Oklahoma, www.OK.gov <{$map[0].NAME}>

Contact  |  A-Z Health Index  |  Events & Meetings

get adobe reader

Scald Prevention for Young Children

Link to Spanish version

  • More than half of all burn center admits for young children in Oklahoma are for a scald injury.
  • One-third of these scald injuries involved heated water, and half involved some other hot liquid such as coffee, tea, soup, grease, etc.
  • The vast majority of children were burned while at home.
  • On average, children suffering a severe scald injury were burned over 10% of their body and were hospitalized for 5 days.

Prevention

Unintentional tap water scalds can be prevented by following these tips:

  • Lower the temperature of the water heater to no more than 120° Fahrenheit.
  • Always check the temperature of the water before placing a child in a bath.
  • Do not leave a child unattended in the bathtub or sink.
  • When giving children a bath, do not allow them to be supervised by anyone other than an adult.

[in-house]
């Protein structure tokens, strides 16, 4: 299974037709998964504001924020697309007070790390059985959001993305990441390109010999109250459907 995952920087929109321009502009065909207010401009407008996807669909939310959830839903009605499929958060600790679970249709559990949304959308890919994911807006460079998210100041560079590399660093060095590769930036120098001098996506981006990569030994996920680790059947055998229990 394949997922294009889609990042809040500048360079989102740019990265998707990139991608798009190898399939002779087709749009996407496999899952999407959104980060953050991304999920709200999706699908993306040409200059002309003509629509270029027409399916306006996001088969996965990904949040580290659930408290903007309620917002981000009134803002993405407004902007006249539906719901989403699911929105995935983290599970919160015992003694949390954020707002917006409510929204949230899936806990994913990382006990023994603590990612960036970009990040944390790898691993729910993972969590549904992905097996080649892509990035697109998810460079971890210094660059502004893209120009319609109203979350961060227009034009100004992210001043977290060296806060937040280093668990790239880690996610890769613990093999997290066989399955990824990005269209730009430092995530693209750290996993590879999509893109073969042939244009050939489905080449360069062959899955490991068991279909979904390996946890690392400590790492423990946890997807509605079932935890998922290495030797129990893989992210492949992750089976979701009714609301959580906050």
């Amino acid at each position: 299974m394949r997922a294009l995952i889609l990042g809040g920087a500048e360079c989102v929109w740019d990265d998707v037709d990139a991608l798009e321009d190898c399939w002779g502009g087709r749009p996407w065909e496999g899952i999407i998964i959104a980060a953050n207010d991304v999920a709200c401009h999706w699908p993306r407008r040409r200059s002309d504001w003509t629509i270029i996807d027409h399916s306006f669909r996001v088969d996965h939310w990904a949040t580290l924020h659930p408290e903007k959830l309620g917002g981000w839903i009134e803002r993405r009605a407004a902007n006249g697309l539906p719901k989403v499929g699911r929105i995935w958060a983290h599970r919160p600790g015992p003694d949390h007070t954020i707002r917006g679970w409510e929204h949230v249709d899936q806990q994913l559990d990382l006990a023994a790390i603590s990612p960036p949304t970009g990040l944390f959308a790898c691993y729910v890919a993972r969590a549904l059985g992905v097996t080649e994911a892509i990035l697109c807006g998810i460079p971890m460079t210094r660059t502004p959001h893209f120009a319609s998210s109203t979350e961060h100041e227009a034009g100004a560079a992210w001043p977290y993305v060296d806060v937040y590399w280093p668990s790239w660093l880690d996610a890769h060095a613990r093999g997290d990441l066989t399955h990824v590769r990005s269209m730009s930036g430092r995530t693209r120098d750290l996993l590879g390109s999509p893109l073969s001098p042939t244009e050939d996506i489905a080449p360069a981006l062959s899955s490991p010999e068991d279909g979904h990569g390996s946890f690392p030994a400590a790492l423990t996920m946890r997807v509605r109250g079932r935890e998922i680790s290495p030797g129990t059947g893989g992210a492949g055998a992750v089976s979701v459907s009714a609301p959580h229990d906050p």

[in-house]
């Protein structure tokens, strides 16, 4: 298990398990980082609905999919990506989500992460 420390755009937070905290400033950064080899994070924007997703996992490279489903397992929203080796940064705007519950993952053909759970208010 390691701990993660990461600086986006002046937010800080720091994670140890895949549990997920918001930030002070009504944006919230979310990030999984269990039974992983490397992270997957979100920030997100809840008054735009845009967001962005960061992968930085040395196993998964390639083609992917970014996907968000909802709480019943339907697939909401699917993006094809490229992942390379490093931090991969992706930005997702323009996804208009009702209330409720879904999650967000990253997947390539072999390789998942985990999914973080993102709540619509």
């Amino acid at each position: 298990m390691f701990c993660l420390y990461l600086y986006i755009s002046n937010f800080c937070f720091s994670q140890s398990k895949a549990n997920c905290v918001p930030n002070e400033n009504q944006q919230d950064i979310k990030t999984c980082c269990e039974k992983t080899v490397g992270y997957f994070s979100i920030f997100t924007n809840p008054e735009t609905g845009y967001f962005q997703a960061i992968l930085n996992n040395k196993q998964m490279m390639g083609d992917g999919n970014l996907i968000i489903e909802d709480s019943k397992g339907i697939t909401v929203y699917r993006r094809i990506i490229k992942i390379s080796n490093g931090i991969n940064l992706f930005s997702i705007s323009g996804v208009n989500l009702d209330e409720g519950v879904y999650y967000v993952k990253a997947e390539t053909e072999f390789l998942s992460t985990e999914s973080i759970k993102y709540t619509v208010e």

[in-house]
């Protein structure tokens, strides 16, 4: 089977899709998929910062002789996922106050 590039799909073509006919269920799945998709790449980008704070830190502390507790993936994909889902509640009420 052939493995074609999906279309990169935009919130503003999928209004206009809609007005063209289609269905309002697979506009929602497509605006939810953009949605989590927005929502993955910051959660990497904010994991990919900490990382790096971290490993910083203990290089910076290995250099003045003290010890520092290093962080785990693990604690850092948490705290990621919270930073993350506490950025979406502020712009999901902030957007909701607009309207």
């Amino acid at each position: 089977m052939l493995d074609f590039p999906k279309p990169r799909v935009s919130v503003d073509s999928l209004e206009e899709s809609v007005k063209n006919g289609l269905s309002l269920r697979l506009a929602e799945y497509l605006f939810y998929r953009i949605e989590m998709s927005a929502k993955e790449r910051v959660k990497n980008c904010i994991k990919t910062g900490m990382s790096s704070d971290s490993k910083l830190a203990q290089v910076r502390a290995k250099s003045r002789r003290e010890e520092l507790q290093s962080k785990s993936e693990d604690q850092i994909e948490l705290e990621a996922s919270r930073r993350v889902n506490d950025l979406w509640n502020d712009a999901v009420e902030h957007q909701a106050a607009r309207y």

• When soaking materials in a sink or a bathtub or when running bath water, shut or lock the door to keep children from contact with hot water.

Other scalds can be prevented by:

  • Providing constant supervision for children.
  • Caregivers not drinking hot beverages like coffee and tea, or eating hot foods while holding an infant or young child.
  • Allowing food or drink to cool out of reach of young children.
  • Keeping the kitchen off limits to children while food is being prepared.
  • Placing pan and pot handles towards the back of the stove where little hands cannot reach them.
  • Not allowing the cord to any household appliances to hang free and in the reach of children.
  • Not holding a child while cooking food or preparing bottles.
  • Finding a safe place for hot grease to cool.

If a scald occurs, actions that may lessen the severity of a burn include:

  • Removing clothing to stop on-going heat injury.
  • Slowly cooling the injury with tap water for 30 minutes. Cooling decreases the depth of burning and is the appropriate first aid for all thermal burns.
  • Ice should NOT be used because of the risk of producing hypothermia. Ice may also shut down circulation to the damaged skin and increase the death of tissue.
  • Butter and other types of salves should NOT be used on scald injuries.

Internet Resources

Injury Prevention Service, OSDH, 1000 NE 10th Street, Oklahoma City, OK 73117
Revised January 2012

Print Friendly PDF

Creating a State of Health Logo